One of the stops the HowStuffWorks crew made while visiting CES 2016 was to the Kodak booth. There, we got a chance to see a new, old product: the Super 8 camera. We're talking about a film camera, folks.
If you're old enough to remember shooting home movies on film, you might feel a tug at your heartstrings when you hear that the 8 mm format is making a comeback. First introduced in the 1960s, the film allowed aspiring cinematographers the chance to shoot their own movies. Kodak packaged the film in cartridges for easy loading. You'd shoot your footage and then hand it over to a processing center to develop the film.
Kodak's new Super 8 cameras pack some extra tech compared to the classic models. First, you won't have to look through a small viewfinder to frame your shot. The new Super 8 comes with an LCD screen. This gives the filmmaker a lot more freedom to move the camera around while still keeping the subject in frame.
There's also a mic that can plug directly into the camera, allowing you to capture sound to a smart card. There's a handle on the top of the camera that lets you move it around in fluid ways, and it will also support the classic pistol grip handle. Like other cameras, you can switch out lenses to get the shot style you want.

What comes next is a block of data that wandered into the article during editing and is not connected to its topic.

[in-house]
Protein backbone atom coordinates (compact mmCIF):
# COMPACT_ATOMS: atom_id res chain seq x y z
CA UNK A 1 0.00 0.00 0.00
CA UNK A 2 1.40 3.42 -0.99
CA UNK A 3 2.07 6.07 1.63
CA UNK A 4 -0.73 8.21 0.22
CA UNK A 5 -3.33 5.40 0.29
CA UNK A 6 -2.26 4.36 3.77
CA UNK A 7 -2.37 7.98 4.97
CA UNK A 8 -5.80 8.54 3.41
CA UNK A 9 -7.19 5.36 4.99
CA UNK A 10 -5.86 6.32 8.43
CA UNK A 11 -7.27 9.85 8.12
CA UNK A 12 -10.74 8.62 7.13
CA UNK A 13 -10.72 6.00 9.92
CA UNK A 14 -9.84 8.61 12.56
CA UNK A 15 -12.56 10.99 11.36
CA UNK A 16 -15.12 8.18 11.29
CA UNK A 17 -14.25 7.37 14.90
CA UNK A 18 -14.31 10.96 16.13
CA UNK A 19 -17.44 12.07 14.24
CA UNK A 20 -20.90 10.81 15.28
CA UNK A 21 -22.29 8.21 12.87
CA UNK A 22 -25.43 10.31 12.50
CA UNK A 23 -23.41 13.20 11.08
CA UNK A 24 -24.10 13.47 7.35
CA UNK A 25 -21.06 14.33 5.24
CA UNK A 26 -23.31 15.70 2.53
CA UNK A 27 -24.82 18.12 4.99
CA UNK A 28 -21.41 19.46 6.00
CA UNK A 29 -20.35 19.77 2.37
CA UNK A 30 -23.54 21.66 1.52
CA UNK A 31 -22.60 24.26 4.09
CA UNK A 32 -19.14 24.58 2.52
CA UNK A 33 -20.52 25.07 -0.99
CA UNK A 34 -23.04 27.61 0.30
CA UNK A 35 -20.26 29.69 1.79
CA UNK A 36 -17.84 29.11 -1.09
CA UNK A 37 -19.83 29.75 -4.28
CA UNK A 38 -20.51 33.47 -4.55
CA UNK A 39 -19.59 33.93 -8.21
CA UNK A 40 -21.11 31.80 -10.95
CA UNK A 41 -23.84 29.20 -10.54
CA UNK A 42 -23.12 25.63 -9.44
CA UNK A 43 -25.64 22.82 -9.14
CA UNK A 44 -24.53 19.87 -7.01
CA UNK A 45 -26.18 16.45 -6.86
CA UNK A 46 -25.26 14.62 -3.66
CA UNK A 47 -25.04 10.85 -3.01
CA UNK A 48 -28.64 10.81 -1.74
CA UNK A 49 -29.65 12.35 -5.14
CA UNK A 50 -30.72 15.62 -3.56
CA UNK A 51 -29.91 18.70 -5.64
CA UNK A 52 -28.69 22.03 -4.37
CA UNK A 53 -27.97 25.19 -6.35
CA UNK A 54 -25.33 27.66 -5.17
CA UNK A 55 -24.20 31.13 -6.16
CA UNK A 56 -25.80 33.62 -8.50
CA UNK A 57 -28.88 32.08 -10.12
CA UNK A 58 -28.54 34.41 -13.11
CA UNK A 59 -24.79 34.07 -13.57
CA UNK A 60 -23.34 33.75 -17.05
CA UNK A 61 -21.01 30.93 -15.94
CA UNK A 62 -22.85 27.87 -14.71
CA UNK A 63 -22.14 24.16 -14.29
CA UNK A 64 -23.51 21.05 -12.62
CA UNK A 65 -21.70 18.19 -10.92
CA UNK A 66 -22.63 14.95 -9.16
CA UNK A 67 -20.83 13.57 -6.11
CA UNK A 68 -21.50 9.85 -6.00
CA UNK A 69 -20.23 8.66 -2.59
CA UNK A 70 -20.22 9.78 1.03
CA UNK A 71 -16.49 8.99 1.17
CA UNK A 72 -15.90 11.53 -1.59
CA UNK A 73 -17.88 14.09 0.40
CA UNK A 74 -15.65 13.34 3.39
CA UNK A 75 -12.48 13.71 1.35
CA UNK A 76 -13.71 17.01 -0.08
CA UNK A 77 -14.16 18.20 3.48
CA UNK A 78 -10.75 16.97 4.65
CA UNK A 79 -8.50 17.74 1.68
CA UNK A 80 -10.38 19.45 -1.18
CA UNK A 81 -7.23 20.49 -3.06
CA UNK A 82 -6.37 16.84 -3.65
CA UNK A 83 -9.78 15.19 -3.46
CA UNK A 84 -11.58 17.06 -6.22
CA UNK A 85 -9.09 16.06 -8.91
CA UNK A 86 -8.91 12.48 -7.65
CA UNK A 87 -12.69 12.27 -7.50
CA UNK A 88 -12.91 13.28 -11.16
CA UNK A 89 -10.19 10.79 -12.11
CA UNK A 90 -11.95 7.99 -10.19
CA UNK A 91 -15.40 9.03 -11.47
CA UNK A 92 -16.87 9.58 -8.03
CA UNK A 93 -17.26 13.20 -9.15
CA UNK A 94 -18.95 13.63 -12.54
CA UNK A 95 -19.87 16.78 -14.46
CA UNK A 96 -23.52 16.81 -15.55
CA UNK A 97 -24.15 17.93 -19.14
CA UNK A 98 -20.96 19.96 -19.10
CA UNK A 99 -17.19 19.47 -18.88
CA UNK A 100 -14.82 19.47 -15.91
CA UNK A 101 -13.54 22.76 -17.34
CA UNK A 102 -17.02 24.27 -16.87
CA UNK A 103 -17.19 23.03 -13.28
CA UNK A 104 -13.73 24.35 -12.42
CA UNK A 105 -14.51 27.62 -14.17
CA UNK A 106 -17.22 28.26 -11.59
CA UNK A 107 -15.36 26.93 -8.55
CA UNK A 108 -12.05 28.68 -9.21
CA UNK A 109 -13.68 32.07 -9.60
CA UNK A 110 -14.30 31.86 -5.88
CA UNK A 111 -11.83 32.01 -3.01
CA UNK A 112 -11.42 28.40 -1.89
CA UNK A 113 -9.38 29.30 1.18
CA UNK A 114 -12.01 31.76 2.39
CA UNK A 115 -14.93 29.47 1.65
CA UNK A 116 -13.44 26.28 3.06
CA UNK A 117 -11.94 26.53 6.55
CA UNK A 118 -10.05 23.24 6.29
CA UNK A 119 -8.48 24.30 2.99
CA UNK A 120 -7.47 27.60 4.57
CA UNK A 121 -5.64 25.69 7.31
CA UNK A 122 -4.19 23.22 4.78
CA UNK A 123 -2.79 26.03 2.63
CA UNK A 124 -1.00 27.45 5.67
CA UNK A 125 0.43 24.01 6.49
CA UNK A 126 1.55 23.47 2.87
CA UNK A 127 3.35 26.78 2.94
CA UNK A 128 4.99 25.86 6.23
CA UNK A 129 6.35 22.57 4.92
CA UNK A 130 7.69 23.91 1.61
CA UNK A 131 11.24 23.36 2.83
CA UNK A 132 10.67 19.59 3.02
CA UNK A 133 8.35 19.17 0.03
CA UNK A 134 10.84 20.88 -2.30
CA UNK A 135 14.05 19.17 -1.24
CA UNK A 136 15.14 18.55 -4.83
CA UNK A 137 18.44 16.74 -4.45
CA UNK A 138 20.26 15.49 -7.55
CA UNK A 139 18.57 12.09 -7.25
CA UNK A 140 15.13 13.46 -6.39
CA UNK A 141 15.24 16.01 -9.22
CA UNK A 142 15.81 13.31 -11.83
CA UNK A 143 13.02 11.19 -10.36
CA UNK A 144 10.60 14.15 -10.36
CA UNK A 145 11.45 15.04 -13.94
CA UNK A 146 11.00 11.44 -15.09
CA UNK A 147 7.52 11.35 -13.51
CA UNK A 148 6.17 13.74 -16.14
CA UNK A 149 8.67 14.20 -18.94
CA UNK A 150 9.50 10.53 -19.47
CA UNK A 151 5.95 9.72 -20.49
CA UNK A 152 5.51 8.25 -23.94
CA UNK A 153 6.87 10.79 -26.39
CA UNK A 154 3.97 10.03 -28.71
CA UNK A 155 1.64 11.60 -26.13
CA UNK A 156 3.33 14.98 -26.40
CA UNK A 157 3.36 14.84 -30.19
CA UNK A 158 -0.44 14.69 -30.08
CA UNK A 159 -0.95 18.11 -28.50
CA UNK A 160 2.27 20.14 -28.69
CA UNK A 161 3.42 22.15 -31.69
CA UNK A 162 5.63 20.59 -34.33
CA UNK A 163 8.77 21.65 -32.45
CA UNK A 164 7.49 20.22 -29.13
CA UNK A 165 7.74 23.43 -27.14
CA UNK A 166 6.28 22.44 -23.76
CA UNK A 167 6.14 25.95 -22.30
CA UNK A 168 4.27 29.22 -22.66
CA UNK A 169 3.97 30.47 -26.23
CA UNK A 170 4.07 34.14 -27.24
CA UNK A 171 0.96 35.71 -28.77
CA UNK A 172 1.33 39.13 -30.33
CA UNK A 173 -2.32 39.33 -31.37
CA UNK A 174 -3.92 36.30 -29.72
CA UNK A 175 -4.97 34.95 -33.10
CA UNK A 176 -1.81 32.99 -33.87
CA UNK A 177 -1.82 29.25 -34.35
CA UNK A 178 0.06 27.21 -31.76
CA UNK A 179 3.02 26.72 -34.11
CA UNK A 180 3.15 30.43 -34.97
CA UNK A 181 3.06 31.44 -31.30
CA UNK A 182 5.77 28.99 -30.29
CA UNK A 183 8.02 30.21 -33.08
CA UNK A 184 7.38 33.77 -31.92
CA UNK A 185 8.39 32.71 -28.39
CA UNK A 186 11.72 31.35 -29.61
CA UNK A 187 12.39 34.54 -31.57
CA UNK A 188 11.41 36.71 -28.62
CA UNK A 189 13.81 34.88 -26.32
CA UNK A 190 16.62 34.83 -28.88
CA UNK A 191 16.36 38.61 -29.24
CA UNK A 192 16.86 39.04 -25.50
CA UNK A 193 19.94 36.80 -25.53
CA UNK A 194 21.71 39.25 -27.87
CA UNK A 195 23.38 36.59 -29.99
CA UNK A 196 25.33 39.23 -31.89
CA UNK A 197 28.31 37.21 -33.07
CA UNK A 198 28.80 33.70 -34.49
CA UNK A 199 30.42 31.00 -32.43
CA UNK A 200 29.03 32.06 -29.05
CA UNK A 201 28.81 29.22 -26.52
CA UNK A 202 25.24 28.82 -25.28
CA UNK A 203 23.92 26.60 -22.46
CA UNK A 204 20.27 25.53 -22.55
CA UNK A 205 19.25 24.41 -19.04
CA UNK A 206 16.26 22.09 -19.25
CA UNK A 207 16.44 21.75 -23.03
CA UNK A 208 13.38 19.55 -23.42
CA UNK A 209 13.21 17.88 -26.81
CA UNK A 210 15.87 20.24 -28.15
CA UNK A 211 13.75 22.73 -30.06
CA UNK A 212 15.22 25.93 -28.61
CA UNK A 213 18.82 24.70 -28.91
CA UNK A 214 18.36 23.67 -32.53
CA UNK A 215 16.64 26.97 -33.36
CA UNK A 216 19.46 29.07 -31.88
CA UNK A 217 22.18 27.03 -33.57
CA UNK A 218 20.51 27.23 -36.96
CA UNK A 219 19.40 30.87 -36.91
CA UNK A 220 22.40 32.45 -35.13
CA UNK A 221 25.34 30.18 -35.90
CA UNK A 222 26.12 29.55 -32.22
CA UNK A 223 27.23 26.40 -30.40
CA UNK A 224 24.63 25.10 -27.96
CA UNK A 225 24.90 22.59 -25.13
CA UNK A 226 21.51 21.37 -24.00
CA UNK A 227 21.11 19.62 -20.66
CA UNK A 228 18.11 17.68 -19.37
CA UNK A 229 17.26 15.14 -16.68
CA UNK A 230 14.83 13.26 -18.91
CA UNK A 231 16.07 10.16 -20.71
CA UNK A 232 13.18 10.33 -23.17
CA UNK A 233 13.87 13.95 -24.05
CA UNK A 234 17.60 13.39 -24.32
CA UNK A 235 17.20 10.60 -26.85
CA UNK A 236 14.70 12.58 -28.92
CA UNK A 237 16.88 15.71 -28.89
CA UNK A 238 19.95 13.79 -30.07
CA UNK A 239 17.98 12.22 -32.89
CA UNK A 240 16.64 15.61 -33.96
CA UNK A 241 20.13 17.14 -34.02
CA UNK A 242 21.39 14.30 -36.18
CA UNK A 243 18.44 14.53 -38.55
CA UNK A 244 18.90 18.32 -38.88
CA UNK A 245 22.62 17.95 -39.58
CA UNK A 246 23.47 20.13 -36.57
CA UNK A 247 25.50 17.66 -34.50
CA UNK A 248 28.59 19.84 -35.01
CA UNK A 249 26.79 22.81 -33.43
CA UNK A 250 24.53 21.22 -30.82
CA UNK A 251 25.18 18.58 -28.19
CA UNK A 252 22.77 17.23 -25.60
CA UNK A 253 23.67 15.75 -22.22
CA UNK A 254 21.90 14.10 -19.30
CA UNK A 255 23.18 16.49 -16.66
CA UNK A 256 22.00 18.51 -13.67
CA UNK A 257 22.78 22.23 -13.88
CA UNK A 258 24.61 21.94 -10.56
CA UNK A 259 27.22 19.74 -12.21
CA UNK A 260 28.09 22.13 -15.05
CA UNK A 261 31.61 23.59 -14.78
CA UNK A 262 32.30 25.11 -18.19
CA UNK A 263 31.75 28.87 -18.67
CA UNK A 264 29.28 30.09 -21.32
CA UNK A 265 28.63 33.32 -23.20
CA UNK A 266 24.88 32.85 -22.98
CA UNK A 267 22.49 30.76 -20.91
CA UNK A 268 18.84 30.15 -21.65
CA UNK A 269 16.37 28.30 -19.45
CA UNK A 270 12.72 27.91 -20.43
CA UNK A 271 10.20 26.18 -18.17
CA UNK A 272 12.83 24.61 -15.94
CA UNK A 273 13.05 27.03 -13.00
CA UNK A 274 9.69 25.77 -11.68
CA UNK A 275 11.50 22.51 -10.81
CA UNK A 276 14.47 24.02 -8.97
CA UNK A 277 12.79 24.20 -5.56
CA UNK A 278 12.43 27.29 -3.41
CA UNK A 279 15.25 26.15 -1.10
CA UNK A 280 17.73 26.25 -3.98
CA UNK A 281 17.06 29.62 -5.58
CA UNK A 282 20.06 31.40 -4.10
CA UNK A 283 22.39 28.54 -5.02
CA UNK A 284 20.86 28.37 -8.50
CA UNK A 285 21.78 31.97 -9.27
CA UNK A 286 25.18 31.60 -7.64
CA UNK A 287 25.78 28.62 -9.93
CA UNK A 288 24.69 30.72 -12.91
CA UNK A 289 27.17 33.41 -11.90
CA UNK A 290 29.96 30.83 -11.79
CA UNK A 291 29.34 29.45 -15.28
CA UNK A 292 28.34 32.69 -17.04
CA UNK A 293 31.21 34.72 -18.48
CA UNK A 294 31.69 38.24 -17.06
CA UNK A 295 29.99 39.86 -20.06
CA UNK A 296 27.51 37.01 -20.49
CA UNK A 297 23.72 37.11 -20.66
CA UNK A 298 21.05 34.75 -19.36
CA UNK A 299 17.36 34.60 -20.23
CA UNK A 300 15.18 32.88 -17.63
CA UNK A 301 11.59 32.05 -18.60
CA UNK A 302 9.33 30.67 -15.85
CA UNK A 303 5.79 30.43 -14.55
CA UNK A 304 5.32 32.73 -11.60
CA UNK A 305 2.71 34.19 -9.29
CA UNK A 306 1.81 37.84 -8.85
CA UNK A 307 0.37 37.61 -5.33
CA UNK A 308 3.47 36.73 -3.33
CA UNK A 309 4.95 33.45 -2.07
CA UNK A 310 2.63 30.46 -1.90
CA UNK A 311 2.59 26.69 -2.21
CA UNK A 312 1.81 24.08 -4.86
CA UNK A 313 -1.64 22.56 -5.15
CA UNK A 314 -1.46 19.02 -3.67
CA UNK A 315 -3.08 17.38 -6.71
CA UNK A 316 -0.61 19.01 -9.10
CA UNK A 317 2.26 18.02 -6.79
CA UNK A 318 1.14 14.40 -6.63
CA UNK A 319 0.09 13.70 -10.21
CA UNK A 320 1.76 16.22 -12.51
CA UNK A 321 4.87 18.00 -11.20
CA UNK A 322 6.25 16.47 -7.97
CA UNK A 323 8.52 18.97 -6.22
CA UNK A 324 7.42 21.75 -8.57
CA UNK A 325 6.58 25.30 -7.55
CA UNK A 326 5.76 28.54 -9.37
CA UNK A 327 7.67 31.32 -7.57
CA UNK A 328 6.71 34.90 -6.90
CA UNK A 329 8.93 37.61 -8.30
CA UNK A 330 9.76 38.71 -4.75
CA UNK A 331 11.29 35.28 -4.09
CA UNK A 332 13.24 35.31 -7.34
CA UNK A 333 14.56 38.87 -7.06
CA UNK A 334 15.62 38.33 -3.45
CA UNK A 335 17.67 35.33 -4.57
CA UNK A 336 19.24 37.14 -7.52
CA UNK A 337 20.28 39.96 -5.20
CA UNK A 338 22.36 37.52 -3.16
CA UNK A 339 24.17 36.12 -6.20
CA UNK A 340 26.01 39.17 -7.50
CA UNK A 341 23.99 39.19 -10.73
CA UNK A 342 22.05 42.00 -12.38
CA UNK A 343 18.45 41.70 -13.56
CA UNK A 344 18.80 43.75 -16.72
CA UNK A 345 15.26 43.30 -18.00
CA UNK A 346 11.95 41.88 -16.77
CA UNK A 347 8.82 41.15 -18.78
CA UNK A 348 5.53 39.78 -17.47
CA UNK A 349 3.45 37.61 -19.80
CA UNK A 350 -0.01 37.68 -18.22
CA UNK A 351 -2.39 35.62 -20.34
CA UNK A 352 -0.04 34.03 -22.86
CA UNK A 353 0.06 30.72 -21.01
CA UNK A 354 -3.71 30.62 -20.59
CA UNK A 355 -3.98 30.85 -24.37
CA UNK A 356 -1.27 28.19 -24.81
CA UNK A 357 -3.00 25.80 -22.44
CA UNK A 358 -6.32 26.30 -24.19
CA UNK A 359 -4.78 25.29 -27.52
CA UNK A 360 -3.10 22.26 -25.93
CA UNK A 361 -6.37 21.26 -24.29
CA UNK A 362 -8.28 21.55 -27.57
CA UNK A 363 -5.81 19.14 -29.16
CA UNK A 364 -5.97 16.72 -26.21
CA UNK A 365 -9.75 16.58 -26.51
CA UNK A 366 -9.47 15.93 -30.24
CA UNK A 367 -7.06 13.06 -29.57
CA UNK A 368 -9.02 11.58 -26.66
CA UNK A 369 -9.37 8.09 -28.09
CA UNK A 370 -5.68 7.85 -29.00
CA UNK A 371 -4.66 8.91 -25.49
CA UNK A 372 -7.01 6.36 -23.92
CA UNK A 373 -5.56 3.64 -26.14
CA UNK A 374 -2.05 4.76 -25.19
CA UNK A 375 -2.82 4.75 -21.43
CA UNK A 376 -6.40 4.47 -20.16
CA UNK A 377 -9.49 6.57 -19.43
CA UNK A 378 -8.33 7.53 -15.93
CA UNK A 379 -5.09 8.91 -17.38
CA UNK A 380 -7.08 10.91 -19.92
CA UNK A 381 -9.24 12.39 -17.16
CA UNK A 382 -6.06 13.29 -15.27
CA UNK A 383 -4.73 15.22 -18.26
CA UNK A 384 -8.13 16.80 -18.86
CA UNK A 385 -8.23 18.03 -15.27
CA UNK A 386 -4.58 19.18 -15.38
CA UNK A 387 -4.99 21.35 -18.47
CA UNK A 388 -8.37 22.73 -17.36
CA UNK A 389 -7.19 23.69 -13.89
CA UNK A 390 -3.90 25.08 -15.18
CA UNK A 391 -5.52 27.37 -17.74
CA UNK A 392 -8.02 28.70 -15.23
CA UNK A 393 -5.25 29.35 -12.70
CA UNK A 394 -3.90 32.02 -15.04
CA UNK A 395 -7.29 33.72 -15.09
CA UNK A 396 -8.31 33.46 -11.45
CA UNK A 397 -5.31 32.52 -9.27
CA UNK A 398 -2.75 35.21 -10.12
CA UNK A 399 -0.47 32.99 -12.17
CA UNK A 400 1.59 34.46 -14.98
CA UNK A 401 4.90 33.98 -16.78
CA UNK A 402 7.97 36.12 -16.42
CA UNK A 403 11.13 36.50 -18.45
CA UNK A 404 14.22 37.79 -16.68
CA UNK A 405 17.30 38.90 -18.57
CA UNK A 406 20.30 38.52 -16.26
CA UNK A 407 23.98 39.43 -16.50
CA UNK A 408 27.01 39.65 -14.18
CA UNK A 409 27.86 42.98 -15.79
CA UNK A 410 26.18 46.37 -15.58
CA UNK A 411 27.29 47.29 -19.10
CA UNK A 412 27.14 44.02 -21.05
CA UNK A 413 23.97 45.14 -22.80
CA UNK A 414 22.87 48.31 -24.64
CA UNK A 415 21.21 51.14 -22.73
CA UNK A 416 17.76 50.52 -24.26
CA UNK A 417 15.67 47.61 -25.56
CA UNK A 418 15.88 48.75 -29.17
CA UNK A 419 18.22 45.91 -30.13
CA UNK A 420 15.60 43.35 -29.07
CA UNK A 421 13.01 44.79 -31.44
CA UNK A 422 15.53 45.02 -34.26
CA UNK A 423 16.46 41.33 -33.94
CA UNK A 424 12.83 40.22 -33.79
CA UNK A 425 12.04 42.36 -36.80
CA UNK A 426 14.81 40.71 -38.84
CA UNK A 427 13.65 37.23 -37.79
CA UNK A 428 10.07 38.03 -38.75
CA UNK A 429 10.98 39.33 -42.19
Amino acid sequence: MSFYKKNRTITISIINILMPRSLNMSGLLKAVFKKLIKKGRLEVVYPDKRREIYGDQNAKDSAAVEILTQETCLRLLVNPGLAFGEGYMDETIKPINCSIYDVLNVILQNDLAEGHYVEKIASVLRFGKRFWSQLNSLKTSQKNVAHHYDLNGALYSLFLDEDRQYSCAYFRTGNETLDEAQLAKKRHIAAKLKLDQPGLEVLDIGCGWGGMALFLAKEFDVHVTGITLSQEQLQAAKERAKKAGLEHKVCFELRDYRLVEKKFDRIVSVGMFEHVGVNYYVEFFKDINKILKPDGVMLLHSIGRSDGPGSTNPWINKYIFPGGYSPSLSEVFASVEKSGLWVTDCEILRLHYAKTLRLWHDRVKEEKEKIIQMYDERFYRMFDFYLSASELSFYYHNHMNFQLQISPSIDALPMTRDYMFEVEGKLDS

The cost of a cartridge of film will include the processing fee, so once you finish shooting you mail the cartridge to Kodak and they take care of the rest. Not only will you get your processed print, Kodak will also digitally scan your footage and supply you with the file.
So why should anyone be interested in the return of what is arguably a dying medium? Is this just another example of people embracing a retro technology for nostalgia's sake? Not necessarily.
Film has a different quality to it than digital video. Perhaps more importantly, film creates constraints on a filmmaker. With digital footage, you can erase and re-record if you like. But film involves exposing photochemical components to light, changing it in the process. You can't just record over old film. This limits the filmmaker, requiring him or her to approach filmmaking in a different way. You could argue the very character of a movie could change depending upon how it was shot.
Kodak couldn't have timed the Super 8 announcement any better. As Quentin Tarantino's “Hateful 8” 70 mm prints traveled around the country, Kodak could capitalize on a growing interest in old filmmaking technology. And who knows? Perhaps the new Super 8 camera will inspire the next generation of cinematic storytellers.